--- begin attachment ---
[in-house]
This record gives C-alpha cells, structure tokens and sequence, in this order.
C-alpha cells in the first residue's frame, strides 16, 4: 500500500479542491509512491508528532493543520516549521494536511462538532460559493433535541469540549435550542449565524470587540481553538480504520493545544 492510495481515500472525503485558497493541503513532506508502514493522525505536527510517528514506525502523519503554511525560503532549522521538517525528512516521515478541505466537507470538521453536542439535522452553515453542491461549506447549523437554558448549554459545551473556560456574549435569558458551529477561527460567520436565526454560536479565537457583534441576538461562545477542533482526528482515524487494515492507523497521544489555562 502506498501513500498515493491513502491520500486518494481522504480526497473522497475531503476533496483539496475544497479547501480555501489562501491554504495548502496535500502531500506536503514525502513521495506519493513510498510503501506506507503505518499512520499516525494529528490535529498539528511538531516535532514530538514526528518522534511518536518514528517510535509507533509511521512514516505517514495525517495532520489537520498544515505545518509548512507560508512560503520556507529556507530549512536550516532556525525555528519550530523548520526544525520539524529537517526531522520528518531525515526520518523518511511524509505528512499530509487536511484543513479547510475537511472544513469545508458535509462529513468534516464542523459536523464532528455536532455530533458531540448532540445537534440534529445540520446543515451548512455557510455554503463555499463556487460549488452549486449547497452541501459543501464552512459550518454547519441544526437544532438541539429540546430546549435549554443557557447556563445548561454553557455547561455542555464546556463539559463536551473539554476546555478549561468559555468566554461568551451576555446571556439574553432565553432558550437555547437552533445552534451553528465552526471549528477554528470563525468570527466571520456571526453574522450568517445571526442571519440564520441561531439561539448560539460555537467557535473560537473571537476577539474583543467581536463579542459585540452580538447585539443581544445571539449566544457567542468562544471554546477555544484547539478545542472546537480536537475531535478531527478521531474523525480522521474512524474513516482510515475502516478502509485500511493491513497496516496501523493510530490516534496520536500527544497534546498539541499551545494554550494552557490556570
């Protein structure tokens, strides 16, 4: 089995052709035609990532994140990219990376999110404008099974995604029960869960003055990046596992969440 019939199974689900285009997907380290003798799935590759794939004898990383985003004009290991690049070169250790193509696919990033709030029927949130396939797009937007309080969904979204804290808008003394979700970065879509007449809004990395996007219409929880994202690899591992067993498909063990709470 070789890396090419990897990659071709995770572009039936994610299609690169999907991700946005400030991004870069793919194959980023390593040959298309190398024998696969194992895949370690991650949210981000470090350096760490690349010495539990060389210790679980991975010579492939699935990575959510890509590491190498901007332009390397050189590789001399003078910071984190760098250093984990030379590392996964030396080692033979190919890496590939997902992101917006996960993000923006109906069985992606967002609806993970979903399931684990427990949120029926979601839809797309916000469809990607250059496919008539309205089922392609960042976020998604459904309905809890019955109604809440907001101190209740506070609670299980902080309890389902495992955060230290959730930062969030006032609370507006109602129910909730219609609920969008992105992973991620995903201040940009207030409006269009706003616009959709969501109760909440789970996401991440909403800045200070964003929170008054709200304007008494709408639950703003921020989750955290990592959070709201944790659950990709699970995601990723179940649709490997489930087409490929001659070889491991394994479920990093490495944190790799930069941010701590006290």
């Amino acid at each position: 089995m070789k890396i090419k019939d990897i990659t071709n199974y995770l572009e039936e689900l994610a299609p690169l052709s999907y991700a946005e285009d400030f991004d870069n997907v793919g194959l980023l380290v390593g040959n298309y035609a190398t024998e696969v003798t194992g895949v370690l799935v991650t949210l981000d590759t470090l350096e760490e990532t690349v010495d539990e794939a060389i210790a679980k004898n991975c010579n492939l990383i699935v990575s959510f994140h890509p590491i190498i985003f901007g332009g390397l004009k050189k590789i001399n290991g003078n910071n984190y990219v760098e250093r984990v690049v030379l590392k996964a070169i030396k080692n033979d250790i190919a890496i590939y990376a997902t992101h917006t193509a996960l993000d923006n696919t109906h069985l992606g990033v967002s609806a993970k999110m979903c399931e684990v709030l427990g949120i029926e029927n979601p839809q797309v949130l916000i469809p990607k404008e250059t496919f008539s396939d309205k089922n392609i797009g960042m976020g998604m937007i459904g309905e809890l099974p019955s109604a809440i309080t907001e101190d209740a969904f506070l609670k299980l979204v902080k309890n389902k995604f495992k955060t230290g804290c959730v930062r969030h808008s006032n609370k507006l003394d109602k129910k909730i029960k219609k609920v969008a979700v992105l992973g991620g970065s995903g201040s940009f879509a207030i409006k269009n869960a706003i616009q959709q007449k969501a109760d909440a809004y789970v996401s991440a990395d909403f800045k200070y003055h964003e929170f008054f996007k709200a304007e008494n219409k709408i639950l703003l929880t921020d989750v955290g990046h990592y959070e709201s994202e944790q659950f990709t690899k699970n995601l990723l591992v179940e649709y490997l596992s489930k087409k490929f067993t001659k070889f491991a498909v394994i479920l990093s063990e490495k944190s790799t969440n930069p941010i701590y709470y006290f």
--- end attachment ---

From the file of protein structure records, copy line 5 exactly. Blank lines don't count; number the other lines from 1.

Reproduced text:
């Amino acid at each position: 089995m070789k890396i090419k019939d990897i990659t071709n199974y995770l572009e039936e689900l994610a299609p690169l052709s999907y991700a946005e285009d400030f991004d870069n997907v793919g194959l980023l380290v390593g040959n298309y035609a190398t024998e696969v003798t194992g895949v370690l799935v991650t949210l981000d590759t470090l350096e760490e990532t690349v010495d539990e794939a060389i210790a679980k004898n991975c010579n492939l990383i699935v990575s959510f994140h890509p590491i190498i985003f901007g332009g390397l004009k050189k590789i001399n290991g003078n910071n984190y990219v760098e250093r984990v690049v030379l590392k996964a070169i030396k080692n033979d250790i190919a890496i590939y990376a997902t992101h917006t193509a996960l993000d923006n696919t109906h069985l992606g990033v967002s609806a993970k999110m979903c399931e684990v709030l427990g949120i029926e029927n979601p839809q797309v949130l916000i469809p990607k404008e250059t496919f008539s396939d309205k089922n392609i797009g960042m976020g998604m937007i459904g309905e809890l099974p019955s109604a809440i309080t907001e101190d209740a969904f506070l609670k299980l979204v902080k309890n389902k995604f495992k955060t230290g804290c959730v930062r969030h808008s006032n609370k507006l003394d109602k129910k909730i029960k219609k609920v969008a979700v992105l992973g991620g970065s995903g201040s940009f879509a207030i409006k269009n869960a706003i616009q959709q007449k969501a109760d909440a809004y789970v996401s991440a990395d909403f800045k200070y003055h964003e929170f008054f996007k709200a304007e008494n219409k709408i639950l703003l929880t921020d989750v955290g990046h990592y959070e709201s994202e944790q659950f990709t690899k699970n995601l990723l591992v179940e649709y490997l596992s489930k087409k490929f067993t001659k070889f491991a498909v394994i479920l990093s063990e490495k944190s790799t969440n930069p941010i701590y709470y006290f």